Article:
Accomplishment #3


We have worked hard to establish citizen trust and satisfaction.

I have an open door and accept all complaints from anyone. I have my direct line and cell phone number listed on my business cards and website.  Supervisors who receive officer complaints explain that if they aren’t satisfied with the internal investigation outcome, they are encouraged to discuss the matter with me personally.  I’m very proud of my record as the overwhelming majority of people who have talked to me personally, end up satisfied.  One of the reasons this works is because I really do listen and frequently make changes/corrections to fix problems based on these insights.  By the way, I only get a small fraction of the complaints that I used to receive, a testament to the great work our officers are doing.
We’re quick to turn over conflict-of-interest cases to other agencies – especially critical incidents in which deadly force is used.
We raised the bar when we hired Joelyn as a Community Projects Coordinator and stepped up our communication with the news media by providing daily releases and research.  For a police department, we are very generous in releasing information.  We also added social media (Chief’s blog, Facebook, Twitter) as an additional outreach to the community.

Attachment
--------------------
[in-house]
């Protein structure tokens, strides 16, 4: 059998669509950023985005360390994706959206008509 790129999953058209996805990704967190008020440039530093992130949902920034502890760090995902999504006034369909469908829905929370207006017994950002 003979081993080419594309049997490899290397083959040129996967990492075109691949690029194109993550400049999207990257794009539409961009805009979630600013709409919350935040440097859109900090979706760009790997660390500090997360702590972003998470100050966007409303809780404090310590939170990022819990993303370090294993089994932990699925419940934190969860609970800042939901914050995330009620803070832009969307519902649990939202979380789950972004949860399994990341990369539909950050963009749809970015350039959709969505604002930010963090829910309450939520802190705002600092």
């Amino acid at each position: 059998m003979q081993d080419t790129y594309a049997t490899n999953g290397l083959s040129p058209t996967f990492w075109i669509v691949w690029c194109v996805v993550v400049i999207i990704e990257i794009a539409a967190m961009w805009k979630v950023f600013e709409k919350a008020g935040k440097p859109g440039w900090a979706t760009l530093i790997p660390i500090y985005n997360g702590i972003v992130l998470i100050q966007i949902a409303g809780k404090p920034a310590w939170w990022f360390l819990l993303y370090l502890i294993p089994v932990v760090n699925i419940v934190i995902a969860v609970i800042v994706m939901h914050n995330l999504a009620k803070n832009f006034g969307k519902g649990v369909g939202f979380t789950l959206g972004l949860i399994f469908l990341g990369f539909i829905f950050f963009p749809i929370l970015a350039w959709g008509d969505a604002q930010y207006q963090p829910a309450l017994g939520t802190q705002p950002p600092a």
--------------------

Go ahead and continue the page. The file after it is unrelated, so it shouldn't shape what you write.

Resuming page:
I collaborated with a university professor in creating a victim satisfaction survey.  Starting out, we had a 65% satisfaction rate – typical of many police departments.  We then tied this to individual officers by sampling two cases per month per officer.  Our satisfaction rate skyrocketed from 65% to 92% in a year’s time and recently, we’ve been flirting with 98%.  When results are measured, results improve.
Along those same lines, we initiated data-driven performance measures on quality resulting in a 12% increase in solve rates and higher quality cases presented to the Prosecutor’s Office.  I’m sure this also helped with the victim satisfaction rate.